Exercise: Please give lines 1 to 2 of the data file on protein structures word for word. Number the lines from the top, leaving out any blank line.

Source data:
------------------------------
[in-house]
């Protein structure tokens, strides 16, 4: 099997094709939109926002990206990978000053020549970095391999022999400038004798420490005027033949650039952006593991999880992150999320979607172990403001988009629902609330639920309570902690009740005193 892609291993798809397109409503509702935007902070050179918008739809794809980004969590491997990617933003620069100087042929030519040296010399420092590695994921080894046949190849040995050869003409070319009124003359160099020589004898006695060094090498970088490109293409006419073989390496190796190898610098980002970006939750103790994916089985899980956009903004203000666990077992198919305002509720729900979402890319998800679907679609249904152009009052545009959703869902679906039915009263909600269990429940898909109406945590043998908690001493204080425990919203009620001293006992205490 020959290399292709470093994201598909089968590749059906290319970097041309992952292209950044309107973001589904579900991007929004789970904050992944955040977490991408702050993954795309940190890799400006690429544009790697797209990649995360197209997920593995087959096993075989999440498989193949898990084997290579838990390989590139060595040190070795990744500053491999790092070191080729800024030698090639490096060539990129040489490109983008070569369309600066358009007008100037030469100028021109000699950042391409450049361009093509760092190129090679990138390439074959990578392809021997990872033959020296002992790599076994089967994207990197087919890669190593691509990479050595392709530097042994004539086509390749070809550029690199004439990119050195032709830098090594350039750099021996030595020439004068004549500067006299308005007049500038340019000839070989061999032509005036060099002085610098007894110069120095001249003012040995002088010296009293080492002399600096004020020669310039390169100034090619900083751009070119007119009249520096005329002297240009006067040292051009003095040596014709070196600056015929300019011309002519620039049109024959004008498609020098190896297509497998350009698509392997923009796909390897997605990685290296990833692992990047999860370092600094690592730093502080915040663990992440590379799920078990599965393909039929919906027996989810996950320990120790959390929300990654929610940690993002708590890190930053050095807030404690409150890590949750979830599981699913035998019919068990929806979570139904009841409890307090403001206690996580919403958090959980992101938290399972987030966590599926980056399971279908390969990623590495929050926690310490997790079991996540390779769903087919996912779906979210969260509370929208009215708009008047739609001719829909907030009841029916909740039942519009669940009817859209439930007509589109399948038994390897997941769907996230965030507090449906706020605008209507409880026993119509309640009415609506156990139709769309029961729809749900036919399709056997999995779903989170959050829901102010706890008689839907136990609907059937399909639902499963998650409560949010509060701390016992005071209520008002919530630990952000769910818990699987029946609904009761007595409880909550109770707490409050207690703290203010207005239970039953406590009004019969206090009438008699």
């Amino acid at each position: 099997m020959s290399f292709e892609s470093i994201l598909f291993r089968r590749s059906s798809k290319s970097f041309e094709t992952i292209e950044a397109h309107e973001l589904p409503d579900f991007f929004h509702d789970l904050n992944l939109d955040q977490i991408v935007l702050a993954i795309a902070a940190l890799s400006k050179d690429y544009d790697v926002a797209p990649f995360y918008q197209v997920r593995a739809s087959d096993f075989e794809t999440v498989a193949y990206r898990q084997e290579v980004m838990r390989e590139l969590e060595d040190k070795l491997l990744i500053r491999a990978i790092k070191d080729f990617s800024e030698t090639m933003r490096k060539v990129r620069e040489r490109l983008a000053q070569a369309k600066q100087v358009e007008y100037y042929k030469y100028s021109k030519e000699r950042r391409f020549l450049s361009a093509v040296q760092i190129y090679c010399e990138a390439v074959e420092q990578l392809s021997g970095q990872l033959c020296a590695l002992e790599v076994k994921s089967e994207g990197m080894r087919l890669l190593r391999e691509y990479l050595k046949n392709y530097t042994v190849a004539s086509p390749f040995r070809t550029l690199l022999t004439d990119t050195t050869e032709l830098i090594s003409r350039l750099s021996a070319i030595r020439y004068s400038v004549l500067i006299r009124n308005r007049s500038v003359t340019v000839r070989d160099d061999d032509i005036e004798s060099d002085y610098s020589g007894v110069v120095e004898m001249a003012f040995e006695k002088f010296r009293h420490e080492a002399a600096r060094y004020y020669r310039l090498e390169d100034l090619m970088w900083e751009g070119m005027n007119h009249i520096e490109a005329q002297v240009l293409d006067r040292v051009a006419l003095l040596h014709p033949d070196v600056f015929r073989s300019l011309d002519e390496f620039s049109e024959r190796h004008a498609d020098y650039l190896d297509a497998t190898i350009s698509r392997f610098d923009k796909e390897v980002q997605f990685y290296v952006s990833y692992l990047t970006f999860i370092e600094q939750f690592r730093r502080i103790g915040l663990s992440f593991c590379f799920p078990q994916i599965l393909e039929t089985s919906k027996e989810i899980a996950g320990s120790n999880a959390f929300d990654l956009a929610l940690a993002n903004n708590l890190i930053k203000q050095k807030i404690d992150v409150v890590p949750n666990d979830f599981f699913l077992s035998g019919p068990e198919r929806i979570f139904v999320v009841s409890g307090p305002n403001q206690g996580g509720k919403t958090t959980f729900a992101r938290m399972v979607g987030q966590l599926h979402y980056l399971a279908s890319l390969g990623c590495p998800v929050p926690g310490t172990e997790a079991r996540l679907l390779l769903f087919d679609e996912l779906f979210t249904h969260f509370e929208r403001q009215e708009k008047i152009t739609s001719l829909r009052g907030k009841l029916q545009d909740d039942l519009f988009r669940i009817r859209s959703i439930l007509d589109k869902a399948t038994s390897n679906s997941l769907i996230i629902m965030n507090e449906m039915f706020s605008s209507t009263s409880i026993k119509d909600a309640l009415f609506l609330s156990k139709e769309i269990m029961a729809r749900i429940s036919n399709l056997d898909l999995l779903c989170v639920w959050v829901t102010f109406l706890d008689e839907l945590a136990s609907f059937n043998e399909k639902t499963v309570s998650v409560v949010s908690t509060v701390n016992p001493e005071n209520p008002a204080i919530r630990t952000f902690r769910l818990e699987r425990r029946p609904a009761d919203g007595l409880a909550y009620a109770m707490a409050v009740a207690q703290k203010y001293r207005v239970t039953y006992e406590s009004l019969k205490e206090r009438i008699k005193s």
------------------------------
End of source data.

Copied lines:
[in-house]
């Protein structure tokens, strides 16, 4: 099997094709939109926002990206990978000053020549970095391999022999400038004798420490005027033949650039952006593991999880992150999320979607172990403001988009629902609330639920309570902690009740005193 892609291993798809397109409503509702935007902070050179918008739809794809980004969590491997990617933003620069100087042929030519040296010399420092590695994921080894046949190849040995050869003409070319009124003359160099020589004898006695060094090498970088490109293409006419073989390496190796190898610098980002970006939750103790994916089985899980956009903004203000666990077992198919305002509720729900979402890319998800679907679609249904152009009052545009959703869902679906039915009263909600269990429940898909109406945590043998908690001493204080425990919203009620001293006992205490 020959290399292709470093994201598909089968590749059906290319970097041309992952292209950044309107973001589904579900991007929004789970904050992944955040977490991408702050993954795309940190890799400006690429544009790697797209990649995360197209997920593995087959096993075989999440498989193949898990084997290579838990390989590139060595040190070795990744500053491999790092070191080729800024030698090639490096060539990129040489490109983008070569369309600066358009007008100037030469100028021109000699950042391409450049361009093509760092190129090679990138390439074959990578392809021997990872033959020296002992790599076994089967994207990197087919890669190593691509990479050595392709530097042994004539086509390749070809550029690199004439990119050195032709830098090594350039750099021996030595020439004068004549500067006299308005007049500038340019000839070989061999032509005036060099002085610098007894110069120095001249003012040995002088010296009293080492002399600096004020020669310039390169100034090619900083751009070119007119009249520096005329002297240009006067040292051009003095040596014709070196600056015929300019011309002519620039049109024959004008498609020098190896297509497998350009698509392997923009796909390897997605990685290296990833692992990047999860370092600094690592730093502080915040663990992440590379799920078990599965393909039929919906027996989810996950320990120790959390929300990654929610940690993002708590890190930053050095807030404690409150890590949750979830599981699913035998019919068990929806979570139904009841409890307090403001206690996580919403958090959980992101938290399972987030966590599926980056399971279908390969990623590495929050926690310490997790079991996540390779769903087919996912779906979210969260509370929208009215708009008047739609001719829909907030009841029916909740039942519009669940009817859209439930007509589109399948038994390897997941769907996230965030507090449906706020605008209507409880026993119509309640009415609506156990139709769309029961729809749900036919399709056997999995779903989170959050829901102010706890008689839907136990609907059937399909639902499963998650409560949010509060701390016992005071209520008002919530630990952000769910818990699987029946609904009761007595409880909550109770707490409050207690703290203010207005239970039953406590009004019969206090009438008699």